So with the alarming levels of content hitting the internet, it is clear that content marketers must find a way to distinguish themselves by emotionally amplifying their content. This will likely shift the bulk of content formats from one of instruction and information to one of entertainment and inspiration.

Heartfelt Content

And to do this effectively, brands and small firms have to show their true colors while surprising us with playful content, awe inspiring imagery, sentimental pleas or passionate performances. Add stories of generosity or triumph; and you may find the key to establishing emotional connections that get your content to go viral.

So what other ways do you think content can strike an emotional chord with targeted audiences?

The Real Story Behind Brand Storytelling (Part 1: HEARTFELT Impacts)

“…For years, she fashioned herself as a fast tracking, glamorous woman from Los Angeles. After 25 years of city life, the stage was set for a cosmopolitan lawyer to hob-knob in the country club settings of corporate America…”

WAIT. I FORGOT SOMETHING.

Do you believe the hype surrounding brand storytelling? It is highlighted in dozens of 2014 social media predictions as the key to standing out in a noisy world of content. The following first of a three part series explains why brand storytelling can build an emotional connection with your content audiences.

BACK TO THE STORY

“…One day when paying a visit to her childhood hometown in the American Midwest, Marlboro Man captured her glance. Soon after, she found herself in the arms of a cowboy who would be the father of her four children. Her black heels turned to tractor wheels as she rode into the sunset with a slow-talking, easy-going cattle rancher.”

Pioneer Women Story

Ladd Drummond & Lee Drummond, The Pioneer Woman

“Once Upon a Time” Content Marketing Explosion

This prairie-tale romance led to Ree Drummond’s story as The Pioneer Woman, an award-winning American blogger and a No. 1 New York bestselling author. Now the wife of cowboy, Ladd Drummond, her story attracted 1.4 million Facebook Likes and a blog reaching over 30 million page views a month while earning millions of dollars annually from display advertising.

What fascinates Ree’s readers are her stories of ranch life and home schooling that feature real country-life characters. Her home page persona essentially implies that those dreaming of being lassoed by a cowboy should follow her story of city girl turned country gal.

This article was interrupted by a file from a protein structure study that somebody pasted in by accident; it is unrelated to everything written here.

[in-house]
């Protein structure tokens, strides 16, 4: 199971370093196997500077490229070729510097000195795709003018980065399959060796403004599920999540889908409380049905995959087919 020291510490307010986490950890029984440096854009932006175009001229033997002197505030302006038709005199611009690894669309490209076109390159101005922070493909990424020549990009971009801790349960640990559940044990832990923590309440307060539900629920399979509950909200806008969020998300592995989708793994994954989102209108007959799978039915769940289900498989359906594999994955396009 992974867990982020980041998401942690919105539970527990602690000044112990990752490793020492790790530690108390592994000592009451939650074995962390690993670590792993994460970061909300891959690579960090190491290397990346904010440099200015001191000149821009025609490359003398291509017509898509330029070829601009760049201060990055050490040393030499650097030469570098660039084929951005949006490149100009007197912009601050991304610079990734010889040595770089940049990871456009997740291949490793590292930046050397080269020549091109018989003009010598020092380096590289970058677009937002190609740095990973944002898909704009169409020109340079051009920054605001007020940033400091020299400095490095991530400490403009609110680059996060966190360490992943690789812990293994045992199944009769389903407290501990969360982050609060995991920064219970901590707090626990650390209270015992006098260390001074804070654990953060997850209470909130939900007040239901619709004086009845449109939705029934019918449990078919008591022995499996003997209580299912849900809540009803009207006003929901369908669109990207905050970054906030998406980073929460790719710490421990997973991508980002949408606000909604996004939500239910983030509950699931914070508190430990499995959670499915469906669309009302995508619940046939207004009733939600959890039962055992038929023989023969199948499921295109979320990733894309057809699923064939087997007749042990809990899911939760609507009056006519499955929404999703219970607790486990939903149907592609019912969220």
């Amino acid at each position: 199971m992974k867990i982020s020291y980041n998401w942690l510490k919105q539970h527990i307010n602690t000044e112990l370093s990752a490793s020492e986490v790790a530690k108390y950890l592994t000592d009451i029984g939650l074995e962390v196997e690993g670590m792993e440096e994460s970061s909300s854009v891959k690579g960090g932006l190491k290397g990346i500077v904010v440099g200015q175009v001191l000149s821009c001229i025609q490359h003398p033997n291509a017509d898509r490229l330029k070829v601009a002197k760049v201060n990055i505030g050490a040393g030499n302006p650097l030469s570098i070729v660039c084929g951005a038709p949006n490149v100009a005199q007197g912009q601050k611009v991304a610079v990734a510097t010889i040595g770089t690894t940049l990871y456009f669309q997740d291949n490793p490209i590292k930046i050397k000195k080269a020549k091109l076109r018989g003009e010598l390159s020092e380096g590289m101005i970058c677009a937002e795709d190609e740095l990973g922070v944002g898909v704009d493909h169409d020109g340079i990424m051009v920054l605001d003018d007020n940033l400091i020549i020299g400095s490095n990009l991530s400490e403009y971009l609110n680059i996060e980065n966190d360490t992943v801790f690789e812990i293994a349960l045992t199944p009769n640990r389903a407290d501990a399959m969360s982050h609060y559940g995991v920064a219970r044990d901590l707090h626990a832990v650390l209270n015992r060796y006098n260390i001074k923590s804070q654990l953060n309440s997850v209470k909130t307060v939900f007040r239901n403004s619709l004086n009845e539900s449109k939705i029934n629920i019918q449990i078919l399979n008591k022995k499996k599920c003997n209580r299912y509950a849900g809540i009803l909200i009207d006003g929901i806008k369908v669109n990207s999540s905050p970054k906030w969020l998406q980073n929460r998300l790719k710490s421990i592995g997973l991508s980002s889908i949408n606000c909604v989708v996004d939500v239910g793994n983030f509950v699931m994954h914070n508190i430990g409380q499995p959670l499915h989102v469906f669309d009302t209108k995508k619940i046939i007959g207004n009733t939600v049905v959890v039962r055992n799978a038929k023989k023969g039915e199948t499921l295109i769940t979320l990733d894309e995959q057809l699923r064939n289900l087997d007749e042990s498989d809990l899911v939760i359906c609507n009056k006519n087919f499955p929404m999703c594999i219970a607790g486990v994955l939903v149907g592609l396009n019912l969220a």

Ree Drummond Persona

Ree Drummond’s Persona Epitomizes the Sensibilities of Country Living

Ree Drummond, The Pioneer Woman, represents a style of storytelling where alter egos long for the freedom to escape their hectic lifestyle roots into a more sensible and care free world. Much like the “la dolce vita” persona of Vespa owners or the rebellious demeanor of Harley Hogs, she appeals to an audience longing to let loose of their complex and regimental lifestyles.

But what about B2B content? Is there really any place for storytelling? Consider the way hundreds of business schools and thousands of operations managers learned about the Theory of Constraints. This popular management philosophy was introduced by storyteller, Eliyahu Goldratt in his 1984 book titled “The Goal.”

Eliyahu Goldratt Story

Eliyahu Goldratt’s “The Goal” Used a Story to Sell 3+ Million Copies

Can you ever imagine a college textbook that you could not put down?

Eli’s sale of over 3 million copies and a movie is testimony to the power of story when solving production problems. Written as a suspenseful piece of fiction, Eli hooks his reader into an episodic work of adventure juxtaposed with his marital life. The main character, Alex, has a mentor, Jonah, who helps him solve the company problems and his marital challenges. 

What’s Behind the Brand Storytelling Hype?

Hardly a social media prediction went by this past year that did not mention brand storytelling as among the top trends to watch in 2014. Brands are jumping on this bandwagon as a way to connect with their audiences on an emotional level – and for good reason. We are being bombarded with so much content that many brands see the emotional route as perhaps the only way to standout.

Building an Emotional Connection

So why storytelling? Let’s start with the concepts most often used to create an emotional connection with our content. For content to provoke an emotional response, it helps to have entertaining value. Our own study of the top 15 ways to creating entertaining content found commercials involving astonishment, heartfelt moments, sentimental humor, put-downs and performing arts to score extremely well on engagement.

entertaining content

Six of Fifteen Entertaining Concepts Tap Into Emotions

Besides entertainment, humanizing and personalizing content also creates an emotional attachment as audiences credit our empathy as being oriented to their personal needs. Having an authentic voice, in a context that involves our audiences, is a great start towards connecting at an emotional level.  

And by creating content in a visual format, audiences can quickly see a connection to our brand’s message hopefully in the context of their own experiences. In essence, we are telling rather than selling so that audiences grasp ideas over product pitches.